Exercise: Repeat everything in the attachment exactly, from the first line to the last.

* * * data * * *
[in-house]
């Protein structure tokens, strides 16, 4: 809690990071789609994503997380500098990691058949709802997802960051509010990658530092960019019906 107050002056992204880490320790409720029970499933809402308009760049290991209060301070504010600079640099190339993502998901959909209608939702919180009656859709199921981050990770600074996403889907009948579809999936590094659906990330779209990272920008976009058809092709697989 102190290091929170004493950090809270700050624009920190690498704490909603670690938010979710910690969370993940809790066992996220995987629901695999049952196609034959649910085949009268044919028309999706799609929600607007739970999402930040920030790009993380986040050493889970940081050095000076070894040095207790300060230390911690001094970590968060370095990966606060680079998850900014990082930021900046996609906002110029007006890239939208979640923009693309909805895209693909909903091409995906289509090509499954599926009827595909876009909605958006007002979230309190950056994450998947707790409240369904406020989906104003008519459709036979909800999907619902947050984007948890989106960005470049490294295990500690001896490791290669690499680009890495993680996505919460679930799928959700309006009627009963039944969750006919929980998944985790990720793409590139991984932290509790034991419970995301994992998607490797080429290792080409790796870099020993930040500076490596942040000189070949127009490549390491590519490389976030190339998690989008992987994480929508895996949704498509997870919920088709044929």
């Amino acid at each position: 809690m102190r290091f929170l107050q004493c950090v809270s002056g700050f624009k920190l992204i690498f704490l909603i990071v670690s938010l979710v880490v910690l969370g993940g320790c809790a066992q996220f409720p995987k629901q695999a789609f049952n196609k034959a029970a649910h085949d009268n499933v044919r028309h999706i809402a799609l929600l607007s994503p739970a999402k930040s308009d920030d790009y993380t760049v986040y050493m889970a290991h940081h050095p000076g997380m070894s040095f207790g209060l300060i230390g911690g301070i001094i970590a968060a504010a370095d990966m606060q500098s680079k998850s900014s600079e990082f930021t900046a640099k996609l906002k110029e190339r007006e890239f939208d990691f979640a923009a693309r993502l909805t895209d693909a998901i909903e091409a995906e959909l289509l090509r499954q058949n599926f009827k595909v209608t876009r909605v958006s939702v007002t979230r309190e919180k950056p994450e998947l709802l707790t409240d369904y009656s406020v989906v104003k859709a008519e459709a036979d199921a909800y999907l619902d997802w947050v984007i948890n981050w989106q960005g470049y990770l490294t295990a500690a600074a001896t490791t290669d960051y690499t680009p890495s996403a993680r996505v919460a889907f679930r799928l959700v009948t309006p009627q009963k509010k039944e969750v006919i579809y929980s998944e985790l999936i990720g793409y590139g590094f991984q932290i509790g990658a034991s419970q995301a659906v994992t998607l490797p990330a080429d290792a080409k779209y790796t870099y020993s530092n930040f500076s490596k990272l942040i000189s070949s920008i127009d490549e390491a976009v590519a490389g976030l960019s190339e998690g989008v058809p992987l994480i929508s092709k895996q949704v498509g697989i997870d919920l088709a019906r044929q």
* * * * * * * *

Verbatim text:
[in-house]
């Protein structure tokens, strides 16, 4: 809690990071789609994503997380500098990691058949709802997802960051509010990658530092960019019906 107050002056992204880490320790409720029970499933809402308009760049290991209060301070504010600079640099190339993502998901959909209608939702919180009656859709199921981050990770600074996403889907009948579809999936590094659906990330779209990272920008976009058809092709697989 102190290091929170004493950090809270700050624009920190690498704490909603670690938010979710910690969370993940809790066992996220995987629901695999049952196609034959649910085949009268044919028309999706799609929600607007739970999402930040920030790009993380986040050493889970940081050095000076070894040095207790300060230390911690001094970590968060370095990966606060680079998850900014990082930021900046996609906002110029007006890239939208979640923009693309909805895209693909909903091409995906289509090509499954599926009827595909876009909605958006007002979230309190950056994450998947707790409240369904406020989906104003008519459709036979909800999907619902947050984007948890989106960005470049490294295990500690001896490791290669690499680009890495993680996505919460679930799928959700309006009627009963039944969750006919929980998944985790990720793409590139991984932290509790034991419970995301994992998607490797080429290792080409790796870099020993930040500076490596942040000189070949127009490549390491590519490389976030190339998690989008992987994480929508895996949704498509997870919920088709044929």
């Amino acid at each position: 809690m102190r290091f929170l107050q004493c950090v809270s002056g700050f624009k920190l992204i690498f704490l909603i990071v670690s938010l979710v880490v910690l969370g993940g320790c809790a066992q996220f409720p995987k629901q695999a789609f049952n196609k034959a029970a649910h085949d009268n499933v044919r028309h999706i809402a799609l929600l607007s994503p739970a999402k930040s308009d920030d790009y993380t760049v986040y050493m889970a290991h940081h050095p000076g997380m070894s040095f207790g209060l300060i230390g911690g301070i001094i970590a968060a504010a370095d990966m606060q500098s680079k998850s900014s600079e990082f930021t900046a640099k996609l906002k110029e190339r007006e890239f939208d990691f979640a923009a693309r993502l909805t895209d693909a998901i909903e091409a995906e959909l289509l090509r499954q058949n599926f009827k595909v209608t876009r909605v958006s939702v007002t979230r309190e919180k950056p994450e998947l709802l707790t409240d369904y009656s406020v989906v104003k859709a008519e459709a036979d199921a909800y999907l619902d997802w947050v984007i948890n981050w989106q960005g470049y990770l490294t295990a500690a600074a001896t490791t290669d960051y690499t680009p890495s996403a993680r996505v919460a889907f679930r799928l959700v009948t309006p009627q009963k509010k039944e969750v006919i579809y929980s998944e985790l999936i990720g793409y590139g590094f991984q932290i509790g990658a034991s419970q995301a659906v994992t998607l490797p990330a080429d290792a080409k779209y790796t870099y020993s530092n930040f500076s490596k990272l942040i000189s070949s920008i127009d490549e390491a976009v590519a490389g976030l960019s190339e998690g989008v058809p992987l994480i929508s092709k895996q949704v498509g697989i997870d919920l088709a019906r044929q």